Miang tea trees, the forerunner of plantation tea, grow wild in Thailand’s forests. Now, eco-friendly businesses are using the tree’s leaves to strive for the perfect cup of tea and foster biodiversity at the same time, writes DW’s Jinpa Smith.
At Monsoon Tea House, tea caddies bearing names such as “Dhara Green,” “Jungle Black” and “Lanna Silver Needle” line the shelves like exotic candy jars. Customers sip their tea chilled from carafes as if it were fine wine. A local knitting group chats over specialty brews, and Mon Chaya, a 31-year-old tea grower, drops by to discuss her hand-picked wild crop with Kenneth Rimdahl, Monsoon’s Swedish owner.
Mr Rimdahl was visiting Thailand looking for teapots when he discovered a secret hidden in the Thai forest – ancient miang trees. There was a time when locals used them to make both medicine and a snack food called miang kham, which was made with pickled tea leaves. Some older people still do.
What they might not know is that miang is actually a member of the genus Camellia – which Mr Rimdahl describes as the “grandfather” of the most common tea variety in the world. Intrigued by this ancestor of modern tea, he founded Monsoon Tea Company in 2013 and started paying forest dwellers to pick the wild leaves, which he now sells under his own “forest friendly” brand.
Today he offers tasting sessions at his teahouse in Chiang Mai in northern Thailand and talks visitors through the journey miang leaves take from the wild forest to fermentation, to create the subtle flavours his global clientele enjoy so much.
He stresses that his tea collectors only harvest a small share of wild miang leaves, ensuring that the plants will continue to thrive.
However, Mr Rimdahl also wants to use the creation of economic opportunities to protect the forest in a country that is still recovering from the impacts of mass deforestation for agricultural purposes between 1976 and 1989.
Keeping the wild trees in the forest standing is a first step but Mr Rimdahl also encourages farmers to plant miang tea trees among traditional tea crops in their fields and refuses to buy from farmers who use pesticides. His hope is that by planting the trees and letting nature take its course, the fields will gradually revert to forests and other species will return to populate them.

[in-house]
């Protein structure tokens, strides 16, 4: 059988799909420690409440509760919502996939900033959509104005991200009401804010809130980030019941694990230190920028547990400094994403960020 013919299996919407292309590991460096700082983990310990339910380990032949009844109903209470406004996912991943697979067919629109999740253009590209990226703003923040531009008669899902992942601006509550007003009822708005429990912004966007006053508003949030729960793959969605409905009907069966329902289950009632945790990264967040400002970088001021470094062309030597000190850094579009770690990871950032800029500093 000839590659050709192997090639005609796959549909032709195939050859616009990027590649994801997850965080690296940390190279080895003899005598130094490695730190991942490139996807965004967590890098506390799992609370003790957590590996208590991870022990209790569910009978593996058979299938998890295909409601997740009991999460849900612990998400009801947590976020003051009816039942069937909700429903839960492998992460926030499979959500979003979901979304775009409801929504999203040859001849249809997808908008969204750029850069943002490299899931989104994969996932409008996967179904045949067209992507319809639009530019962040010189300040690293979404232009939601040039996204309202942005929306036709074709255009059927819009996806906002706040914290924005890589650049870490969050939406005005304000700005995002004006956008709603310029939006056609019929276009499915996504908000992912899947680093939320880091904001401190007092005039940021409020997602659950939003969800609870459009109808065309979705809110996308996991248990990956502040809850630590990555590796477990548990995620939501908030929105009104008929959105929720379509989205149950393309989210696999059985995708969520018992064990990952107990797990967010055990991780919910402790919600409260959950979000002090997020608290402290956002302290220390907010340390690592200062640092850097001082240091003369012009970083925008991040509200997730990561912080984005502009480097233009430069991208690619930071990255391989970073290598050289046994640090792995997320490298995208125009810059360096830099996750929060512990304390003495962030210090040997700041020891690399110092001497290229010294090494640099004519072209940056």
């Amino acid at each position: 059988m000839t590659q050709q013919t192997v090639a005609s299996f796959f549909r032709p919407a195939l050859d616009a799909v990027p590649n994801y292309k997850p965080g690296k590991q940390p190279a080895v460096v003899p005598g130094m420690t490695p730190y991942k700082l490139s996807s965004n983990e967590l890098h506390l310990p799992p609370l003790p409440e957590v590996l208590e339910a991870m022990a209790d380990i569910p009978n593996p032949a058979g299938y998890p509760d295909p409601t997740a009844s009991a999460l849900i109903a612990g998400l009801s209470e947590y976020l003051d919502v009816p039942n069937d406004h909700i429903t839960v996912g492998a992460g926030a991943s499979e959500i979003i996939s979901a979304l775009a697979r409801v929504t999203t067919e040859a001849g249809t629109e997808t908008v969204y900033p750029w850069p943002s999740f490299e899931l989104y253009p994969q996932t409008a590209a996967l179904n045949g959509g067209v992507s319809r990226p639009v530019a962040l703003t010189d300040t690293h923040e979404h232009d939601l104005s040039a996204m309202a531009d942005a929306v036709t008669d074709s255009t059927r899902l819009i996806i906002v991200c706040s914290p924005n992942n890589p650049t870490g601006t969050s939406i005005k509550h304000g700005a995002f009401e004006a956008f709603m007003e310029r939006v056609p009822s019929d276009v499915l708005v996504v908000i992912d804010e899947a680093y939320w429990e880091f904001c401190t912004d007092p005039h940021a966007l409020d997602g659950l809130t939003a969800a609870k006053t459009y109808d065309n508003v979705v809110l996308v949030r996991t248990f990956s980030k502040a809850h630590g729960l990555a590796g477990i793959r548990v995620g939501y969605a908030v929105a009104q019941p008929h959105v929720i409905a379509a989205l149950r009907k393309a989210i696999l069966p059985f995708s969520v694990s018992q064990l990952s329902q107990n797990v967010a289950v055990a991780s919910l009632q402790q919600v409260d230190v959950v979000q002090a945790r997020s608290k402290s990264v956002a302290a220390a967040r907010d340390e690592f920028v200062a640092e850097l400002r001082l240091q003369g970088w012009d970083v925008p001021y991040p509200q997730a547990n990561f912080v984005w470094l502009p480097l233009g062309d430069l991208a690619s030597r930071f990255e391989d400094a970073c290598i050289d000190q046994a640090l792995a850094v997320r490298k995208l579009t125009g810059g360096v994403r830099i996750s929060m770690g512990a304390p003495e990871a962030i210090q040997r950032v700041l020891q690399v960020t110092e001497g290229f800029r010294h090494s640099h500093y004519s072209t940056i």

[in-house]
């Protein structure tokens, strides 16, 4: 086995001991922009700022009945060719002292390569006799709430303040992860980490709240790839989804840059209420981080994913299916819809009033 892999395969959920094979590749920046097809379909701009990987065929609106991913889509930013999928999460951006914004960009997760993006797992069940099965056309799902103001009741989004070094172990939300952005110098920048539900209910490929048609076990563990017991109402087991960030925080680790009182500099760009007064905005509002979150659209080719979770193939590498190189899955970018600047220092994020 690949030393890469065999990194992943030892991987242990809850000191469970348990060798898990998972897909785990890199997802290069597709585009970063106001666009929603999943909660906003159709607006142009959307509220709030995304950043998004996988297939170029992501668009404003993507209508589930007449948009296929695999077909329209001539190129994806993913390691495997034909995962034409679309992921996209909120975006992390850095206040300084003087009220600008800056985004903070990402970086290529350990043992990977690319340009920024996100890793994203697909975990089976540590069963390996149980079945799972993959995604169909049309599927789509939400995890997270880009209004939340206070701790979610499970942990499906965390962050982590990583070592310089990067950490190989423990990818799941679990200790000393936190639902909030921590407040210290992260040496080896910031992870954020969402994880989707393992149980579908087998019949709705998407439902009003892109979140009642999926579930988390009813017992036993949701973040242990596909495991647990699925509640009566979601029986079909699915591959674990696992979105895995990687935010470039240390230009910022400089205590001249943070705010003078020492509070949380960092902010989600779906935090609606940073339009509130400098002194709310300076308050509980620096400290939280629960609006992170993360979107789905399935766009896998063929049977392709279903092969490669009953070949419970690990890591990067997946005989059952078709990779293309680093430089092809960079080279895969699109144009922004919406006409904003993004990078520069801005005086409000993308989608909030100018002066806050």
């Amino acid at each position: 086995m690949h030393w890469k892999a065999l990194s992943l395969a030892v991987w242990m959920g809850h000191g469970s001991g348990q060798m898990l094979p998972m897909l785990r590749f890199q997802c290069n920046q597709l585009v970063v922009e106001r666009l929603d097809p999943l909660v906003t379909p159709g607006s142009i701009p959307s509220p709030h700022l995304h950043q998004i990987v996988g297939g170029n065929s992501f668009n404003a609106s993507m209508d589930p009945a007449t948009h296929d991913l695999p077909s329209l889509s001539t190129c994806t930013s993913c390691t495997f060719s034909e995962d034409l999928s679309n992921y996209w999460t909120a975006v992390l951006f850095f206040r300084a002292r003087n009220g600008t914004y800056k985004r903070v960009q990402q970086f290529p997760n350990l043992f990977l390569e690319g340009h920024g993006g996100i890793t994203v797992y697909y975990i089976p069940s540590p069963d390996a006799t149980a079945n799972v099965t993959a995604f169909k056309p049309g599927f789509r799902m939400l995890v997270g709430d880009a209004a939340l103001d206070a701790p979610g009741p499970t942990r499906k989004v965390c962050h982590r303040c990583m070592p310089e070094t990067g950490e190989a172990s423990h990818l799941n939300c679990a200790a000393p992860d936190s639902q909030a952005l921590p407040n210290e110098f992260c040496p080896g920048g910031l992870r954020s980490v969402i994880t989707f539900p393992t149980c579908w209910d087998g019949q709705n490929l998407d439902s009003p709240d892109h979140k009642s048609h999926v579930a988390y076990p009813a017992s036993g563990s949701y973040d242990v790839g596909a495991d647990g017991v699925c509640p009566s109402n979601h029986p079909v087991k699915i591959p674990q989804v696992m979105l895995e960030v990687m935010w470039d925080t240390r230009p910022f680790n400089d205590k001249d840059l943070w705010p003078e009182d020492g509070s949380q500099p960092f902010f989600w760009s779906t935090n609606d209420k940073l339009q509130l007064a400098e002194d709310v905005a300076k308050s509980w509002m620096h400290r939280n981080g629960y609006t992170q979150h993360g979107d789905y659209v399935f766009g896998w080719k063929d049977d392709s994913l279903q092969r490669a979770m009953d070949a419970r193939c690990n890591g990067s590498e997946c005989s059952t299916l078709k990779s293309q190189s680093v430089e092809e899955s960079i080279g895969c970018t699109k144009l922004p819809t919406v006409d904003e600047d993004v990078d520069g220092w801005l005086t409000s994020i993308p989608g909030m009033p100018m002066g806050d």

Mr Rimdahl’s business model, and in particular his push to encourage the planting of new trees in existing plantations, has also attracted the interest of scientists.
Alexey Reshchikov is a senior associate researcher at the College of Ecology and Evolution at Sun Yat-sen University in China. He is exploring the effect of large-scale tea plantations on biodiversity and is particularly concerned about the effects of pesticides on forests.
During his research in northern Thailand, he came across Monsoon Tea and is now investigating if the newly planted miang trees could act as a buffer between the plantations and the forest.
Mr Reshchikov sees the Monsoon Tea model as “a pathway to convert green deserts of plantations into secondary forests that will increase species richness locally.”
If Mr Rimdahl’s vision comes to fruition, that may very well be the case since the idea is not only to plant miang trees among the conventional tea plants but to largely leave them alone and let nature take its course, which should eventually bring back other plants and animal life naturally.
Mr Reshchikov hopes this model of reforestation could be replicated elsewhere.
“I would not vote for invasive planting of camellia in other regions around the world in natural habitats, but converting existing plantations into secondary forest is a brilliant idea in my opinion. And this could be other crops in other regions.”
For many farmers, plantation farming and the use of pesticides is all they know, so switching to more environmentally friendly practices doesn’t come easily.
Mon Chaya doesn’t have a background in tea. She studied business and marketing in Bangkok and came to Wawee Mountain in Chiang Rai Province in the far north of Thailand to boost her career prospects by learning Chinese. The area is dominated by Chinese tea farming families.
Not only did she pick up some language skills, she also fell in love with “a country boy” called Wasan, and married into a Chinese tea farming family.
Ms Chaya says Chinese children are expected to follow in the footsteps of their parents without question, which for her husband would have meant to continue growing conventional tea. But she wanted to work with Mr Rimdahl and do things a little differently.
“We know that if we grow trees for the future it is better for our business,” Ms Chaya told DW. “City people see it but mountain people don’t, they just burn the mountains to grow corn. But this way it is good for business, good for the earth, good for nature and good for us.”